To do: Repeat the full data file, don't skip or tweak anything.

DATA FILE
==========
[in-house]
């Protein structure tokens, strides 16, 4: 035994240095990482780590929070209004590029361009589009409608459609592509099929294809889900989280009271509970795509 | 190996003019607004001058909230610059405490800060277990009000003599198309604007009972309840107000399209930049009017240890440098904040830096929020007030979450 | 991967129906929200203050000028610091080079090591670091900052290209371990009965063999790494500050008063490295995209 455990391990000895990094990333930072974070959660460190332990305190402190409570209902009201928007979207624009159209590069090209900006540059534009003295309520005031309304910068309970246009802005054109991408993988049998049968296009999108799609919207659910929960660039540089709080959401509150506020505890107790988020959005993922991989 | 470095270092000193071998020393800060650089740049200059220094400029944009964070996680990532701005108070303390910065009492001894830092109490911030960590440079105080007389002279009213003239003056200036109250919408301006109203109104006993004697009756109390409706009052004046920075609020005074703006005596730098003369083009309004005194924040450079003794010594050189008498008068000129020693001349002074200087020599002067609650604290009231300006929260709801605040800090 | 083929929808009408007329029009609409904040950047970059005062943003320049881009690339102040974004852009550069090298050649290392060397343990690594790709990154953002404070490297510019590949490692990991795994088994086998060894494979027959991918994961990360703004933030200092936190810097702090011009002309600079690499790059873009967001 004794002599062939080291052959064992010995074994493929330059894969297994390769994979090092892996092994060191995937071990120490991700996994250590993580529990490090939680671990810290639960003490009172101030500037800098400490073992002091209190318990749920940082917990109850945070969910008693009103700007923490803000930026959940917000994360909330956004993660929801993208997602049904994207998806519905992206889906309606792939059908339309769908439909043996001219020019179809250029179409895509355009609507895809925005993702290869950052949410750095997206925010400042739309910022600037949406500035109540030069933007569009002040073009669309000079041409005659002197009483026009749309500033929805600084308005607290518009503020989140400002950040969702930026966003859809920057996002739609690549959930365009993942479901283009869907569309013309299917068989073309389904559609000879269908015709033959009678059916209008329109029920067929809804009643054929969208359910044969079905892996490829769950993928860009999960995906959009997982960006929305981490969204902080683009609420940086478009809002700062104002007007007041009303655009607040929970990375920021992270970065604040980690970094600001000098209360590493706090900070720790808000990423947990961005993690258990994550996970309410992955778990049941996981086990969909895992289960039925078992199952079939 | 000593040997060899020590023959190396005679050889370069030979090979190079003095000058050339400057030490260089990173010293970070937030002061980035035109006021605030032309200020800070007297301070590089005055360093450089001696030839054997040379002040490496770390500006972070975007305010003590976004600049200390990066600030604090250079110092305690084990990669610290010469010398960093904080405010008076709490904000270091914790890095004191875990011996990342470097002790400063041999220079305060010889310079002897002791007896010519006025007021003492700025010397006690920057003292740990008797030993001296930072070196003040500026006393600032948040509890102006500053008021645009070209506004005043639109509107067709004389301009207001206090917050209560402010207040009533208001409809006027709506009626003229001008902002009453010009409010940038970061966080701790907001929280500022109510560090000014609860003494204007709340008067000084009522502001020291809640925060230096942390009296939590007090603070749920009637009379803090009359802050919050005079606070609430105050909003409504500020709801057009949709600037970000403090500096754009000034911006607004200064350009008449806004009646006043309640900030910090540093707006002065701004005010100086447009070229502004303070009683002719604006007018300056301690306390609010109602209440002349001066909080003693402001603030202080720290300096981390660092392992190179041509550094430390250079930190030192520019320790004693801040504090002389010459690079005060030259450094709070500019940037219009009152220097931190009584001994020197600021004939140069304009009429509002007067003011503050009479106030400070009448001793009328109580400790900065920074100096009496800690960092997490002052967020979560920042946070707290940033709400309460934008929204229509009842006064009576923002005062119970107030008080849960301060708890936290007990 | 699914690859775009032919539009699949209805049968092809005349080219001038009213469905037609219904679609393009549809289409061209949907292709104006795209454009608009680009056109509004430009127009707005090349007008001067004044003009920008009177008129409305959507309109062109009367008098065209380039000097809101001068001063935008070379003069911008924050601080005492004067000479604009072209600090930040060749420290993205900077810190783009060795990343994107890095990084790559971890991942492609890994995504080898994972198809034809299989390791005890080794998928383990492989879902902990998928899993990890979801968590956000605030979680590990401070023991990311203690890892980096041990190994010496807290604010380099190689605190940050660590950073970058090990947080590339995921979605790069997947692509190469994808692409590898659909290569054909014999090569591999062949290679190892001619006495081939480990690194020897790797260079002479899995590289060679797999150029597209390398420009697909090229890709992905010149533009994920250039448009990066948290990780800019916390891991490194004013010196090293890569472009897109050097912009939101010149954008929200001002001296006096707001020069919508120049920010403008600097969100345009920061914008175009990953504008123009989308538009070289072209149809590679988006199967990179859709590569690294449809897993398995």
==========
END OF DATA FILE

[in-house]
């Protein structure tokens, strides 16, 4: 035994240095990482780590929070209004590029361009589009409608459609592509099929294809889900989280009271509970795509 | 190996003019607004001058909230610059405490800060277990009000003599198309604007009972309840107000399209930049009017240890440098904040830096929020007030979450 | 991967129906929200203050000028610091080079090591670091900052290209371990009965063999790494500050008063490295995209 455990391990000895990094990333930072974070959660460190332990305190402190409570209902009201928007979207624009159209590069090209900006540059534009003295309520005031309304910068309970246009802005054109991408993988049998049968296009999108799609919207659910929960660039540089709080959401509150506020505890107790988020959005993922991989 | 470095270092000193071998020393800060650089740049200059220094400029944009964070996680990532701005108070303390910065009492001894830092109490911030960590440079105080007389002279009213003239003056200036109250919408301006109203109104006993004697009756109390409706009052004046920075609020005074703006005596730098003369083009309004005194924040450079003794010594050189008498008068000129020693001349002074200087020599002067609650604290009231300006929260709801605040800090 | 083929929808009408007329029009609409904040950047970059005062943003320049881009690339102040974004852009550069090298050649290392060397343990690594790709990154953002404070490297510019590949490692990991795994088994086998060894494979027959991918994961990360703004933030200092936190810097702090011009002309600079690499790059873009967001 004794002599062939080291052959064992010995074994493929330059894969297994390769994979090092892996092994060191995937071990120490991700996994250590993580529990490090939680671990810290639960003490009172101030500037800098400490073992002091209190318990749920940082917990109850945070969910008693009103700007923490803000930026959940917000994360909330956004993660929801993208997602049904994207998806519905992206889906309606792939059908339309769908439909043996001219020019179809250029179409895509355009609507895809925005993702290869950052949410750095997206925010400042739309910022600037949406500035109540030069933007569009002040073009669309000079041409005659002197009483026009749309500033929805600084308005607290518009503020989140400002950040969702930026966003859809920057996002739609690549959930365009993942479901283009869907569309013309299917068989073309389904559609000879269908015709033959009678059916209008329109029920067929809804009643054929969208359910044969079905892996490829769950993928860009999960995906959009997982960006929305981490969204902080683009609420940086478009809002700062104002007007007041009303655009607040929970990375920021992270970065604040980690970094600001000098209360590493706090900070720790808000990423947990961005993690258990994550996970309410992955778990049941996981086990969909895992289960039925078992199952079939 | 000593040997060899020590023959190396005679050889370069030979090979190079003095000058050339400057030490260089990173010293970070937030002061980035035109006021605030032309200020800070007297301070590089005055360093450089001696030839054997040379002040490496770390500006972070975007305010003590976004600049200390990066600030604090250079110092305690084990990669610290010469010398960093904080405010008076709490904000270091914790890095004191875990011996990342470097002790400063041999220079305060010889310079002897002791007896010519006025007021003492700025010397006690920057003292740990008797030993001296930072070196003040500026006393600032948040509890102006500053008021645009070209506004005043639109509107067709004389301009207001206090917050209560402010207040009533208001409809006027709506009626003229001008902002009453010009409010940038970061966080701790907001929280500022109510560090000014609860003494204007709340008067000084009522502001020291809640925060230096942390009296939590007090603070749920009637009379803090009359802050919050005079606070609430105050909003409504500020709801057009949709600037970000403090500096754009000034911006607004200064350009008449806004009646006043309640900030910090540093707006002065701004005010100086447009070229502004303070009683002719604006007018300056301690306390609010109602209440002349001066909080003693402001603030202080720290300096981390660092392992190179041509550094430390250079930190030192520019320790004693801040504090002389010459690079005060030259450094709070500019940037219009009152220097931190009584001994020197600021004939140069304009009429509002007067003011503050009479106030400070009448001793009328109580400790900065920074100096009496800690960092997490002052967020979560920042946070707290940033709400309460934008929204229509009842006064009576923002005062119970107030008080849960301060708890936290007990 | 699914690859775009032919539009699949209805049968092809005349080219001038009213469905037609219904679609393009549809289409061209949907292709104006795209454009608009680009056109509004430009127009707005090349007008001067004044003009920008009177008129409305959507309109062109009367008098065209380039000097809101001068001063935008070379003069911008924050601080005492004067000479604009072209600090930040060749420290993205900077810190783009060795990343994107890095990084790559971890991942492609890994995504080898994972198809034809299989390791005890080794998928383990492989879902902990998928899993990890979801968590956000605030979680590990401070023991990311203690890892980096041990190994010496807290604010380099190689605190940050660590950073970058090990947080590339995921979605790069997947692509190469994808692409590898659909290569054909014999090569591999062949290679190892001619006495081939480990690194020897790797260079002479899995590289060679797999150029597209390398420009697909090229890709992905010149533009994920250039448009990066948290990780800019916390891991490194004013010196090293890569472009897109050097912009939101010149954008929200001002001296006096707001020069919508120049920010403008600097969100345009920061914008175009990953504008123009989308538009070289072209149809590679988006199967990179859709590569690294449809897993398995």